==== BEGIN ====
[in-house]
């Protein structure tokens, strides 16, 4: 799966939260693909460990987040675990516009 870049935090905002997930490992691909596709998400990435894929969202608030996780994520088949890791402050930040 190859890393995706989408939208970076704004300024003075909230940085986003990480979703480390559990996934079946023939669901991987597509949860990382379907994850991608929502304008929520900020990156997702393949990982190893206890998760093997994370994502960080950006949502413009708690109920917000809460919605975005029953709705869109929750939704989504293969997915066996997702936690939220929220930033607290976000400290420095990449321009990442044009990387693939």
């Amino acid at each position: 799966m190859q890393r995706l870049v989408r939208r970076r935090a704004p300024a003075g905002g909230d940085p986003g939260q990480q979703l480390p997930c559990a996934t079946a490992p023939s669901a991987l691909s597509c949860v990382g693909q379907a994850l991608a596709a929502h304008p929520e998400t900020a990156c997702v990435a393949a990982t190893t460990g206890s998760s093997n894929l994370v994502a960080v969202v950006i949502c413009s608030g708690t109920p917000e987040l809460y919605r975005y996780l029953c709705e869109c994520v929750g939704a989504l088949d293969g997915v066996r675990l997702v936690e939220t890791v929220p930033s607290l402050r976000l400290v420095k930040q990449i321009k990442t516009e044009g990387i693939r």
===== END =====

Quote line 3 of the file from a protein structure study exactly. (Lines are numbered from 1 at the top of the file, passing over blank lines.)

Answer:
């Amino acid at each position: 799966m190859q890393r995706l870049v989408r939208r970076r935090a704004p300024a003075g905002g909230d940085p986003g939260q990480q979703l480390p997930c559990a996934t079946a490992p023939s669901a991987l691909s597509c949860v990382g693909q379907a994850l991608a596709a929502h304008p929520e998400t900020a990156c997702v990435a393949a990982t190893t460990g206890s998760s093997n894929l994370v994502a960080v969202v950006i949502c413009s608030g708690t109920p917000e987040l809460y919605r975005y996780l029953c709705e869109c994520v929750g939704a989504l088949d293969g997915v066996r675990l997702v936690e939220t890791v929220p930033s607290l402050r976000l400290v420095k930040q990449i321009k990442t516009e044009g990387i693939r």